I look at faces, both old and new. Round, soft, open, wide: each face is a new canvas and a foundation that I’m privileged to work with.
I first learnt the power of a great hairdo when I was very young. The Silver Screen was my mentor. The elderly women in my life, the discarded magazines and dog-earred manuals of bygone days were my teachers.
Meanwhile, my own thick, unruly hair was both a constant battle and an inspiration.
While I dreamt of a Louise Brooks bob, when I looked in the mirror I saw a puffy, frizzy chaos of curls. I’d built a powerful image in my mind of the woman I wanted to become … and this was not what she looked like.
At age 14, my rudimentary tools were limited to hair mousse and a hair dryer diffuser. That year, everyone wanted to look like Jennifer Beals; I wanted Rosalind Russell. Writing my own style script was the only way forward.
Join me at NGV as the past meets the present
That history is why I’m honored to conduct a special demonstration of three classically 1960s hairstyles at National Gallery of Victoria this week, coinciding with the brilliant Andy Warhol and Ai Weiwei exhibition.
Andy Warhol clearly knew the transformative power of hair.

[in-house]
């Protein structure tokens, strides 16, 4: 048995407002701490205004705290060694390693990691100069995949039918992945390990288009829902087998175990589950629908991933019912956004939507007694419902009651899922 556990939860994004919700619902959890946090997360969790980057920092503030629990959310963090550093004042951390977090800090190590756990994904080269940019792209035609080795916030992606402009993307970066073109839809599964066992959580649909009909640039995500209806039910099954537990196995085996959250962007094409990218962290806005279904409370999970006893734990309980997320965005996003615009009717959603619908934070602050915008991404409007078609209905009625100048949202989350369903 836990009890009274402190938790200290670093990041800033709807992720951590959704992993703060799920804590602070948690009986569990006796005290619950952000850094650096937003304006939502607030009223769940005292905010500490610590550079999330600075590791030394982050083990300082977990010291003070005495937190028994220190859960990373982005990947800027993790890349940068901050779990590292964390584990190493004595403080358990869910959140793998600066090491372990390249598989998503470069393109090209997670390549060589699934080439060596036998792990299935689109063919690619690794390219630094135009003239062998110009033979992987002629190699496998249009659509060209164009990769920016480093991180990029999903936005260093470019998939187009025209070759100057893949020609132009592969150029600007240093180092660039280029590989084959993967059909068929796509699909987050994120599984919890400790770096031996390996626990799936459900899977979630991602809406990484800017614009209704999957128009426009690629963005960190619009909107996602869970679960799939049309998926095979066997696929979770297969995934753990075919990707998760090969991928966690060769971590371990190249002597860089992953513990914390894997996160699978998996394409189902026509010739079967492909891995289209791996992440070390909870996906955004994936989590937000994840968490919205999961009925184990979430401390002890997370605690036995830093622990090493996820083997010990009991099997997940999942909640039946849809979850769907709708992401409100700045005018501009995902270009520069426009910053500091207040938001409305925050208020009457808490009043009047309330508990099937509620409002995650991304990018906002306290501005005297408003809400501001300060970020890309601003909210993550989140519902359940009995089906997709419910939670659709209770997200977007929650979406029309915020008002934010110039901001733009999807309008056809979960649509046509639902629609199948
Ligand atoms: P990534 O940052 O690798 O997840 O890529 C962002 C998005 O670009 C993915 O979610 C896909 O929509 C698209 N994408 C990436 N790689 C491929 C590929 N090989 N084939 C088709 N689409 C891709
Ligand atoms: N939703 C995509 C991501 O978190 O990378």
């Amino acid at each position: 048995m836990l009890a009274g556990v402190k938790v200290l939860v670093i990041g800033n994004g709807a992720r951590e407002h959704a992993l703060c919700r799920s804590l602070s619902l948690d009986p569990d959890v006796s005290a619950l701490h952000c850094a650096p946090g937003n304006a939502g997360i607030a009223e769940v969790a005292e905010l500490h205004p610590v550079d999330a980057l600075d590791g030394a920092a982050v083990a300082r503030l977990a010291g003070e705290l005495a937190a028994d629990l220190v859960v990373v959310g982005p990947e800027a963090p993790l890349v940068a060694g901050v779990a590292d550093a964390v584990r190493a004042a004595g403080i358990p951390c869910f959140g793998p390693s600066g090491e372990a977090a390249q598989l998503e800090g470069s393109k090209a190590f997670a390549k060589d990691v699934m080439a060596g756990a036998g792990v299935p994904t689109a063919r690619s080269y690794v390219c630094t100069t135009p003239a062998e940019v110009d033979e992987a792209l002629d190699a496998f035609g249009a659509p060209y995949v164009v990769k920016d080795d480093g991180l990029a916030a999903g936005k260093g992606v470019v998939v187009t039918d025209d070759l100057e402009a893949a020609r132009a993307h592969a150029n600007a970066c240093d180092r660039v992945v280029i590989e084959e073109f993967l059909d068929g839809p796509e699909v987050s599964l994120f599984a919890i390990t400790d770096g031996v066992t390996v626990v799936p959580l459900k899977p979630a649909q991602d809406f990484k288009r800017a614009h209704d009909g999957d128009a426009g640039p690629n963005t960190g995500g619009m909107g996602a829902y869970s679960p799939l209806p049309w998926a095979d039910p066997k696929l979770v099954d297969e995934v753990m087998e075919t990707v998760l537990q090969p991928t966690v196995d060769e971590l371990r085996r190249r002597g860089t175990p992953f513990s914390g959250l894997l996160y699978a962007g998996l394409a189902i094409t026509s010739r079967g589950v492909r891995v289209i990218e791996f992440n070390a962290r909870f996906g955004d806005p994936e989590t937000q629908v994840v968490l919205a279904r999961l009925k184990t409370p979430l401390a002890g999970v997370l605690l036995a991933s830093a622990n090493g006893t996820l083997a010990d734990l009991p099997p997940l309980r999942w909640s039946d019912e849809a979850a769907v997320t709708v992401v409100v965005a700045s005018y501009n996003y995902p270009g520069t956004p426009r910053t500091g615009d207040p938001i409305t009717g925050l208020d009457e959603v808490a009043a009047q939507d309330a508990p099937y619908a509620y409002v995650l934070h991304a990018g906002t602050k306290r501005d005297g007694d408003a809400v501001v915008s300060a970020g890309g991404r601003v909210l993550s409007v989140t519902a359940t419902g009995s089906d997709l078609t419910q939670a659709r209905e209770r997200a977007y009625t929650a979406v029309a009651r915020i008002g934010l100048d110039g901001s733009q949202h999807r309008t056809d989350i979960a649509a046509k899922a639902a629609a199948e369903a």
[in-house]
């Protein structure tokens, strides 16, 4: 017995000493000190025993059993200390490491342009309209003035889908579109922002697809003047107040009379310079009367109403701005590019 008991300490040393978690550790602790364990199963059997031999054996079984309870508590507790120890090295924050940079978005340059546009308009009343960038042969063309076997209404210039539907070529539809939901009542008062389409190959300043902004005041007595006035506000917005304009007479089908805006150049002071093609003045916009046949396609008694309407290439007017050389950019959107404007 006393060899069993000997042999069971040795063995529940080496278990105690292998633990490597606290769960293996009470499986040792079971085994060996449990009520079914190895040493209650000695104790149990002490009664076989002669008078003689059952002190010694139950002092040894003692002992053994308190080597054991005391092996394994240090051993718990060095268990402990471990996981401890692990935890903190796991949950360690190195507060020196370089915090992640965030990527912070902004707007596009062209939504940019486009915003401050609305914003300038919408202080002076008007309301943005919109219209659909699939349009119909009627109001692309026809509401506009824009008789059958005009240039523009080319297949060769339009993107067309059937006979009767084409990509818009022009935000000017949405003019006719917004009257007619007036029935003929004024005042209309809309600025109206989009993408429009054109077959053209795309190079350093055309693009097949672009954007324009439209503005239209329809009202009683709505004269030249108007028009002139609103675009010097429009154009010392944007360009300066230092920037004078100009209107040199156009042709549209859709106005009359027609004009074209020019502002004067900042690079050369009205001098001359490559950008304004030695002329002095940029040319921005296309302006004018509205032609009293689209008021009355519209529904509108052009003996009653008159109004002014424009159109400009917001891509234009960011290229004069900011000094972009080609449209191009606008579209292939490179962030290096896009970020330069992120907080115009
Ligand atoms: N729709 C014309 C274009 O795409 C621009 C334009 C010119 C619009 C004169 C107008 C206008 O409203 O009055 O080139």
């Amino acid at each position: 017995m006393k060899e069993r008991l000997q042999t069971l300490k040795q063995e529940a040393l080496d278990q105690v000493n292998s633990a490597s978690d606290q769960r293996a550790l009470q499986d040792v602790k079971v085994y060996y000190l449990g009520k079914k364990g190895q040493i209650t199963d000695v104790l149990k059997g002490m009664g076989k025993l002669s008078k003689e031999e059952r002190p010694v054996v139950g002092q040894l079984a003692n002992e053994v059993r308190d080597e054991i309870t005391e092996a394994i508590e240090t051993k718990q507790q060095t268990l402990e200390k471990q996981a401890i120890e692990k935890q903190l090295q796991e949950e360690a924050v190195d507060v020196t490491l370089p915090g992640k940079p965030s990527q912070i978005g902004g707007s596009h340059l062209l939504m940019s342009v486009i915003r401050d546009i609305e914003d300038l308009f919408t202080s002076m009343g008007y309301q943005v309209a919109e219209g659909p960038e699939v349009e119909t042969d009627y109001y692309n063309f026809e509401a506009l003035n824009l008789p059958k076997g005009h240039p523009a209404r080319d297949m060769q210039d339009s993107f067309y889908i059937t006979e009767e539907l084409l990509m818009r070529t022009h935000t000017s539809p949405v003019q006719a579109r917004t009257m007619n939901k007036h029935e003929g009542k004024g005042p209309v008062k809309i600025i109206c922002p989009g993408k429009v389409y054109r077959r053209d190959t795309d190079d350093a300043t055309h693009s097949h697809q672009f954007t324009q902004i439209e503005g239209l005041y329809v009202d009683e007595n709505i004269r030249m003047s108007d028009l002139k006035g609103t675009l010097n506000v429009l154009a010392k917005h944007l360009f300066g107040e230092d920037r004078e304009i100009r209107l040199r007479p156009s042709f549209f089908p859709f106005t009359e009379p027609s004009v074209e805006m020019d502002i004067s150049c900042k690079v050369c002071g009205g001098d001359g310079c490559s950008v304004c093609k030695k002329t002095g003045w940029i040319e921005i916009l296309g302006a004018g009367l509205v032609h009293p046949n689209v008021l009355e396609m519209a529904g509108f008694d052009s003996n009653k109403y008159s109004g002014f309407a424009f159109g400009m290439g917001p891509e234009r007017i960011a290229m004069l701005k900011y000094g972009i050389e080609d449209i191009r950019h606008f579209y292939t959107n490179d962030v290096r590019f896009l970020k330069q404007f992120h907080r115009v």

From Marilyn to Mao, his artwork prominently features iconic hairstyles. And his silver grey wig became an inherent part of his iconic status. You simply can’t picture Warhol without it, can you?
This Australia Day, January 26th, from 12-3pm in the Great Hall at NGV, I’ll be creating three different looks, taking you through the step-by-step techniques of how these are achieved. We’ll also chat about hairstyling history and trends in the 1960s, with particular focus on the ornate and complex styling worn by many of Warhols’ celebrity muses.
In a time where it has never been easier to become your own work of art, I’d love to share with you the experience of creating these mini-masterpieces.
This event is free and doesn’t require a booking. Join me, come say hello and enjoy our iconic styling adventures this Australia Day (or follow the fun via hashtag #WarholWeiwei).
“The best thing about a picture is it never changes, even when the people in it do.”
– Andy Warhol